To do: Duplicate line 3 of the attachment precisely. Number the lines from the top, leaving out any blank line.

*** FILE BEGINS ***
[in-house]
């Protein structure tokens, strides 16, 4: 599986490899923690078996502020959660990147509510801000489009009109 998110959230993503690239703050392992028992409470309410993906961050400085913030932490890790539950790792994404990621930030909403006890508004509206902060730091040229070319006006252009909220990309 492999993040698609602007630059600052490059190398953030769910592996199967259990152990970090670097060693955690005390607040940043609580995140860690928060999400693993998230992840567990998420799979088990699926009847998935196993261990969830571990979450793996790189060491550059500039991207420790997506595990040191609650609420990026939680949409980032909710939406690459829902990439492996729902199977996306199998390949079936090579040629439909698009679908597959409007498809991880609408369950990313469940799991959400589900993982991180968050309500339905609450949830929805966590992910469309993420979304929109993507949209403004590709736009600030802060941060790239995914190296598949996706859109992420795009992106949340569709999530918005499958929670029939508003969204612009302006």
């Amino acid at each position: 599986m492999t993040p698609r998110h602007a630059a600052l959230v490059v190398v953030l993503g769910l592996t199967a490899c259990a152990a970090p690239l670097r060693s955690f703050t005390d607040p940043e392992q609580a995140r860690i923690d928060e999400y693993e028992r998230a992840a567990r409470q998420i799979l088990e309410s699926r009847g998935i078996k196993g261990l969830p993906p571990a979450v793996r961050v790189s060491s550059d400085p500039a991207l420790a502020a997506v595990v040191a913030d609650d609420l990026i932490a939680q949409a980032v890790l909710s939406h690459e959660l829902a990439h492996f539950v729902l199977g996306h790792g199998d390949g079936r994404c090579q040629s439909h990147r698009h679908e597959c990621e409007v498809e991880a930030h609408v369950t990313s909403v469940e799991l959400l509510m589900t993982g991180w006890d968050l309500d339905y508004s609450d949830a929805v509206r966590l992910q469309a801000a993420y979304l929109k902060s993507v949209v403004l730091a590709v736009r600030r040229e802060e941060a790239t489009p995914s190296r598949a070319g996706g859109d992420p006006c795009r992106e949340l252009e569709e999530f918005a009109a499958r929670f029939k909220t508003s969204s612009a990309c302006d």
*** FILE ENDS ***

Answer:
């Amino acid at each position: 599986m492999t993040p698609r998110h602007a630059a600052l959230v490059v190398v953030l993503g769910l592996t199967a490899c259990a152990a970090p690239l670097r060693s955690f703050t005390d607040p940043e392992q609580a995140r860690i923690d928060e999400y693993e028992r998230a992840a567990r409470q998420i799979l088990e309410s699926r009847g998935i078996k196993g261990l969830p993906p571990a979450v793996r961050v790189s060491s550059d400085p500039a991207l420790a502020a997506v595990v040191a913030d609650d609420l990026i932490a939680q949409a980032v890790l909710s939406h690459e959660l829902a990439h492996f539950v729902l199977g996306h790792g199998d390949g079936r994404c090579q040629s439909h990147r698009h679908e597959c990621e409007v498809e991880a930030h609408v369950t990313s909403v469940e799991l959400l509510m589900t993982g991180w006890d968050l309500d339905y508004s609450d949830a929805v509206r966590l992910q469309a801000a993420y979304l929109k902060s993507v949209v403004l730091a590709v736009r600030r040229e802060e941060a790239t489009p995914s190296r598949a070319g996706g859109d992420p006006c795009r992106e949340l252009e569709e999530f918005a009109a499958r929670f029939k909220t508003s969204s612009a990309c302006d």